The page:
Some changes to the Federal Housing Authority program are now being considered which, if passed, could affect Ginnie Mae securities down the road, JPMorgan Securities analysts said in a recent report. GNMA market share has steadily dropped over the past 15 years, with FHA borrowers attempting to move out of the program into conventional loans and Jumbos because of the comparatively lower cost. Particularly, the FHA borrowers are forced to pay a 150 basis point up-front insurance premium as well as a 50 basis point annual insurance premium.

Also, aside from the program being relatively high cost, the FHA program has lagged considerably in many of the product innovations found in the prime and subprime sectors: These innovations include IO loans, flexibility in down payments, 40-year mortgages, and MTA, which offers the payment flexibility and low initial payment. The borrower defection rate from the FHA program and into the subprime and prime markets has risen recently, as higher home prices have given borrowers the chance to qualify for these other programs. The increase in home prices has also made it much harder for borrowers to take out an FHA loan since loan limit caps make the FHA loans often too small for many geographical markets, such as California, JPMorgan analysts said.

The Ginnie bill

There is now a House bill that is scheduled to go to the floor on June 20, expanding the FHA program in several ways. First of all, it would boost the loan limit in high-cost areas. For example, some parts of California could potentially see over $500,000 FHA loan limits. In San Francisco, the limit could be as high as $715,000. The bill would also allow the FHA to offer flexibility in down payments based on the credit profile of the borrower (risk-based pricing), with higher credit borrowers needing little to possibly no down payment and lower insurance premiums.

Analysts said that the impact of these changes, if passed, could help boost GNMA issuance, and slow or reverse the dip in its market share. The new crop of GNMAs would have higher loan balances, thus making them more callable as well as slightly increasing the credit profile of these borrowers (as the higher credit borrowers usually choose to stay in the program due to its lower costs). The difference in credit versus conventionals has historically caused GNMAs to prepay faster across the board, relative to FNMAs with the buyouts and credit curing.

If the FHA program's marginal borrower is of slightly higher credit compared to the past, it may make GNMAs prepay slightly more in line with conventionals, which is a negative for GNMA/FNMA swaps, JPMorgan analysts said. GNMAs have cheapened about a fourth to a half point from their recent highs, versus FNMAs at the start of 2006, and this development could put additional pressure on the sector.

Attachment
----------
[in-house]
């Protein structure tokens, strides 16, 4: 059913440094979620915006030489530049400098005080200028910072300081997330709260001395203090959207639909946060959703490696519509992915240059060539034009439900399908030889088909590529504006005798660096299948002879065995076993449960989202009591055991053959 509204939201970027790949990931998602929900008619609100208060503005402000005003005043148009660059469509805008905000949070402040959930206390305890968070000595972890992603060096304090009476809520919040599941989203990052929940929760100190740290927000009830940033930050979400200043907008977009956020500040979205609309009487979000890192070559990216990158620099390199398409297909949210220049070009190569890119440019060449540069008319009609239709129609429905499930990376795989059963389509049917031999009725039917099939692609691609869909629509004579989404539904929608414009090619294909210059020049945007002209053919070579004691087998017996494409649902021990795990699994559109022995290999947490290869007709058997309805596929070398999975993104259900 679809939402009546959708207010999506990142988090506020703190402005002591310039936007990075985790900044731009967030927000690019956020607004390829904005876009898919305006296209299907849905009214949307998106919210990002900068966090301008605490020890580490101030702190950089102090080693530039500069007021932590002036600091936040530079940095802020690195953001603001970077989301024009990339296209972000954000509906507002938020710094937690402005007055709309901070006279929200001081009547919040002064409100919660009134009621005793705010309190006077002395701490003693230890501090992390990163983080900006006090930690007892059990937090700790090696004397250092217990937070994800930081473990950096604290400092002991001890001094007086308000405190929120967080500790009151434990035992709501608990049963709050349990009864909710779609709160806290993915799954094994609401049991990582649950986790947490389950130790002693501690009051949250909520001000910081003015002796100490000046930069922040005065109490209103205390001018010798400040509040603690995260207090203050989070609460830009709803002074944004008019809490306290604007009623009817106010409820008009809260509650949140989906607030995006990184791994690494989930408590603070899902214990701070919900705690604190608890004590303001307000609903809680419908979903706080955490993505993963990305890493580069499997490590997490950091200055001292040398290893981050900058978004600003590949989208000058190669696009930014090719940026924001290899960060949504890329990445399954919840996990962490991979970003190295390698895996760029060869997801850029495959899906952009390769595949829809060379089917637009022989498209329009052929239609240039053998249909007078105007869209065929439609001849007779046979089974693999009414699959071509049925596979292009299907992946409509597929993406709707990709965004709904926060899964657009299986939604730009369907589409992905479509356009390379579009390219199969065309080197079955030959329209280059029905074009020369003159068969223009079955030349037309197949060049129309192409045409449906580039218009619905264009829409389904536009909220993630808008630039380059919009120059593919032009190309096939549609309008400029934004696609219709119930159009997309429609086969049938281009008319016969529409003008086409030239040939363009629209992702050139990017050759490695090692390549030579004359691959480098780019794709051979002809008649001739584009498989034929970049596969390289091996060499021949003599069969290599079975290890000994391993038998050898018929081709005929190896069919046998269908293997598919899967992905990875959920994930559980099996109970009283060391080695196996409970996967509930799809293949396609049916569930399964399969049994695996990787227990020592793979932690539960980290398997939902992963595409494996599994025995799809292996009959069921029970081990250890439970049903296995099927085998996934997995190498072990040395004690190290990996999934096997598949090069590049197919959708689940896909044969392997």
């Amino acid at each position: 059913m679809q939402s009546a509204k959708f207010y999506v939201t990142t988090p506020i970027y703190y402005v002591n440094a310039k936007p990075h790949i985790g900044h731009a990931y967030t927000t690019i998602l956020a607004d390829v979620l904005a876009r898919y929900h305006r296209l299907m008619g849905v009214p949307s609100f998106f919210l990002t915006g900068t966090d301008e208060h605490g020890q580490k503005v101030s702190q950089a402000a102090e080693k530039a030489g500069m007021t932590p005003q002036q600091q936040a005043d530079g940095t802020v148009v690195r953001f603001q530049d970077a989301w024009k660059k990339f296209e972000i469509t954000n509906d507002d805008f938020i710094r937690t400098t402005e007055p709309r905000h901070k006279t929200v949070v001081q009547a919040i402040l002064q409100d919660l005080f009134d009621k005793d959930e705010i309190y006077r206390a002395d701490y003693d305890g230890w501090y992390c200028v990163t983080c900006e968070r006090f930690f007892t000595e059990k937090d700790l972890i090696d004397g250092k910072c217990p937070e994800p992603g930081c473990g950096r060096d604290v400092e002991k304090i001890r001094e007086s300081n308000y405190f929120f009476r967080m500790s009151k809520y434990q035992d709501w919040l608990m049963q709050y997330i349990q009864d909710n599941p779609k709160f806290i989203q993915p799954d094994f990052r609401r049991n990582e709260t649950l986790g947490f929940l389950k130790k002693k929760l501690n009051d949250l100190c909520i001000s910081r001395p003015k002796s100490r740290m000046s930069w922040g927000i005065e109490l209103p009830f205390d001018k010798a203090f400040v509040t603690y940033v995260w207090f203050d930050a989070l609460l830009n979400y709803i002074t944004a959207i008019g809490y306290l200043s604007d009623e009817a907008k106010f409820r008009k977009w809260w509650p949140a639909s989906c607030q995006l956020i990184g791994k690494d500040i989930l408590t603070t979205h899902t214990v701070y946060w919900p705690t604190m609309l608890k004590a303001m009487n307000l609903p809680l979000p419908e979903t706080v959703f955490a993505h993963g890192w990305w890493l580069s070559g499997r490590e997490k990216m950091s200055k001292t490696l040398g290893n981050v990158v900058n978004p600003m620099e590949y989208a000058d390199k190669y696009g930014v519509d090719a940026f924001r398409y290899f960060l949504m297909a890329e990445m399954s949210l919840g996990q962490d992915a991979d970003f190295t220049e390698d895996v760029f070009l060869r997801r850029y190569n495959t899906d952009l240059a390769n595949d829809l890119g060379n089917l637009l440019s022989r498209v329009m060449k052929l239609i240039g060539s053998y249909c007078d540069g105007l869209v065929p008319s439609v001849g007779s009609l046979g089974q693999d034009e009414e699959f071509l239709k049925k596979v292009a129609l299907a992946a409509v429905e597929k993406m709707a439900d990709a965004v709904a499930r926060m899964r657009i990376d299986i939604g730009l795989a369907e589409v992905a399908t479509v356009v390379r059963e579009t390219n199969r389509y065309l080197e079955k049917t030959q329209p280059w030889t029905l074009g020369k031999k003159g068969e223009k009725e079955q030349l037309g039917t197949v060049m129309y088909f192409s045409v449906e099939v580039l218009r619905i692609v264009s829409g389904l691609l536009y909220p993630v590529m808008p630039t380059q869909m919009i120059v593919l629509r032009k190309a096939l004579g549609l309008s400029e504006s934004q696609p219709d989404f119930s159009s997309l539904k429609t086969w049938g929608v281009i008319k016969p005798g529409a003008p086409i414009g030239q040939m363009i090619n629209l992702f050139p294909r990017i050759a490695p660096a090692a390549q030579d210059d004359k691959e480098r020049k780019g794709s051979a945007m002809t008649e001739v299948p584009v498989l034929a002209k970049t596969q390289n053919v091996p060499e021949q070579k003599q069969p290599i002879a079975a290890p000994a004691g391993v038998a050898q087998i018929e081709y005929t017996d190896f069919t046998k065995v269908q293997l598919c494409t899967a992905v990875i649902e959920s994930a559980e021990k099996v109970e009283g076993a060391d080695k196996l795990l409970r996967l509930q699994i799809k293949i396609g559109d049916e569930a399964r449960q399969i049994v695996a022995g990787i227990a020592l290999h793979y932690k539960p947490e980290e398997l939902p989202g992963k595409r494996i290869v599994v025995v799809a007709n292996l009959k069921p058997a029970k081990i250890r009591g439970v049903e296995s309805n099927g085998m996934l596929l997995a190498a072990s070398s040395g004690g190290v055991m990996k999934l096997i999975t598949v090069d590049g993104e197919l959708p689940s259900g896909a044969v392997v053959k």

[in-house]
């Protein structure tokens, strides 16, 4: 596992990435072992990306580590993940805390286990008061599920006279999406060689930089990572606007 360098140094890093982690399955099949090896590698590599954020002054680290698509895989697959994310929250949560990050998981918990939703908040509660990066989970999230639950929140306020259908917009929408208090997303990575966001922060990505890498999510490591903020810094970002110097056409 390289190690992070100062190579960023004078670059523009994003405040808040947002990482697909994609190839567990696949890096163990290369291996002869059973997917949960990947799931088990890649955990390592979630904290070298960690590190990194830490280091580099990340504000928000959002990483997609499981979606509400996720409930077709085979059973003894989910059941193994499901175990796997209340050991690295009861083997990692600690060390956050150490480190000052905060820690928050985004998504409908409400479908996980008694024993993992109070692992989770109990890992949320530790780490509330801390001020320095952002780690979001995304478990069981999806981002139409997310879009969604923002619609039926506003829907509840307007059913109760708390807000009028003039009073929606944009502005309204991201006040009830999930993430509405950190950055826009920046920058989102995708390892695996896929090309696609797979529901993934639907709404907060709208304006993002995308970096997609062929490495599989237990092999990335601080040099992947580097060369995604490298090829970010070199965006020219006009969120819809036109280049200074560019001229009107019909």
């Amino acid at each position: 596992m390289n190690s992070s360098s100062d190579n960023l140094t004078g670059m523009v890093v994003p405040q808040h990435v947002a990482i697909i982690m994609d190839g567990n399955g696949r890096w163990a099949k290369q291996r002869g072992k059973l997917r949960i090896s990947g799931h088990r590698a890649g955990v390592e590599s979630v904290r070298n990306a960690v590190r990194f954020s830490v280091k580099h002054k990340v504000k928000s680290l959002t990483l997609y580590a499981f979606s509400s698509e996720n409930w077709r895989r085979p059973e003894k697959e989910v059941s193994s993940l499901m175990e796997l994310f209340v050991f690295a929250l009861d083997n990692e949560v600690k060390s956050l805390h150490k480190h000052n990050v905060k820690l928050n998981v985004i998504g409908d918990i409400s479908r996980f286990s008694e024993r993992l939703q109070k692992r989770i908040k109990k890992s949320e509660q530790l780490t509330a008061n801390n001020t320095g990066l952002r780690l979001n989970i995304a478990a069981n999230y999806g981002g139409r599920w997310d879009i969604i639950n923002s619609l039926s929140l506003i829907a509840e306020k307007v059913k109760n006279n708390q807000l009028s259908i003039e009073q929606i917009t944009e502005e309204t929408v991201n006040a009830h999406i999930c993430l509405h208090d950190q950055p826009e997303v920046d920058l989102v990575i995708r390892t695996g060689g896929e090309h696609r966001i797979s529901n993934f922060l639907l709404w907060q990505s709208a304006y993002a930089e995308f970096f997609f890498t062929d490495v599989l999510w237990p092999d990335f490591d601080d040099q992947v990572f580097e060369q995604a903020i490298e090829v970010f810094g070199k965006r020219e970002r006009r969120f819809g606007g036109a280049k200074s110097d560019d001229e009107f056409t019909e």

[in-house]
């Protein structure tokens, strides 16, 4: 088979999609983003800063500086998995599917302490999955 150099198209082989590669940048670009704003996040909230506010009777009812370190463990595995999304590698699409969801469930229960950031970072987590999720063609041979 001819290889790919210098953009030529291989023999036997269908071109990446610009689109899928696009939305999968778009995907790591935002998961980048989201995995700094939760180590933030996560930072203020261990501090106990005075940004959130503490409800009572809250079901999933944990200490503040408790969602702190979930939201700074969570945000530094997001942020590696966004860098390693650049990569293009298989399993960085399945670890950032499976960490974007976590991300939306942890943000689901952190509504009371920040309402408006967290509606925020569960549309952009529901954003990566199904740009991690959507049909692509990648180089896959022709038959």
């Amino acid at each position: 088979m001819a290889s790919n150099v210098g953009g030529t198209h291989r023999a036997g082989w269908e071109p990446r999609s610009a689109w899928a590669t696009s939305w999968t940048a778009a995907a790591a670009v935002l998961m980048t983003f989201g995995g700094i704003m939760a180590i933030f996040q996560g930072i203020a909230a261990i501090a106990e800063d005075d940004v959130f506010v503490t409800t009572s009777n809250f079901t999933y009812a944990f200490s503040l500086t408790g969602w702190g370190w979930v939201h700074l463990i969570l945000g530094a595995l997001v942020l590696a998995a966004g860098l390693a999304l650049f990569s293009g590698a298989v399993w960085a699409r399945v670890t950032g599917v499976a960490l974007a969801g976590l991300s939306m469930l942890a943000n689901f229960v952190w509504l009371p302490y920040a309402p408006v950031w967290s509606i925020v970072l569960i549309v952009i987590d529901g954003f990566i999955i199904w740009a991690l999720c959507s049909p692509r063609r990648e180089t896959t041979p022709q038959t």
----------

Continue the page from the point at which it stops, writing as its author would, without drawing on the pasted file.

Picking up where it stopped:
In the final analysis, JPMorgan analysts said that the devil is in the details, and they are looking for more details on the possible changes to the program in the coming months.

Ginnie's excess

servicing program

In other Ginnie Mae news, after an almost two-year delay, the agency has been granted approval to start its new excess servicing securitization program - the securities issued under which will be dubbed "XMBS" for excess servicing mortgage-backed security - effective July 5.

In a recent report, analysts at UBS acknowledged that the potential size of the program is quite small relative to the IO trust market. However, they still believe it presents a significant opportunity for GNMA servicers to reduce their exposure to GNMA excess servicing. Moreover, the new program somewhat levels the playing field for the company as it provides another key feature to the GNMA securitization program, a feature that has already been part of the Fannie Mae and Freddie Mac securitization programs for quite some time.

To be more specific, the purpose of the XMBS program is to give Ginnie Mae servicers the ability to reduce their exposure to mortgage servicing rights (MSRs) by securitizing any servicing strip above the minimum required, which is equivalent to the guaranty fee and the minimum servicing fee combined. It is important to note, however, that only GNMA II MBSs are eligible (GNMA I pools were excluded as they have no excess servicing). According to the UBS report, the average amount of excess servicing available for securitization is roughly 25 basis points for all GNMA II MBS regardless of the issuance date.

Key features of the XMBS program are that, just like in any Ginnie Mae security, the timely payment of all XMBS cash flows will be guaranteed by the full faith of the U.S. Government. Also, in order to make this program feasible for the majority of GNMA servicers, Ginnie Mae will probably charge an up-front guaranty fee of no more than a few ticks instead of a running guaranty fee.

As previously mentioned, compared to the IO trust market, which Freddie Mac and Fannie Mae play a huge role in, the potential size for the XMBS program is very small. The typical size of the Fannie or Freddie fixed rate IO/PO strip deals is $1.5 billion to $3 billion. By contrast, if, say, 20% of GNMA II servicers were to participate in the XMBS program, this would only likely generate $1.103 billion, UBS analysts said. Still, it is expected that Washington Mutual, Countrywide, and GMAC's participation will be meaningful to Ginnie Mae and the success of its program.

According to Ginnie Mae, there are no imminent XMBS deals as of yet. But the UBS report said that the dearth of comments regarding the new program is due to a lack of controversy surrounding the XMBS program, and not a lack of interest.

(c) 2006 Asset Securitization Report and SourceMedia, Inc. All Rights Reserved.

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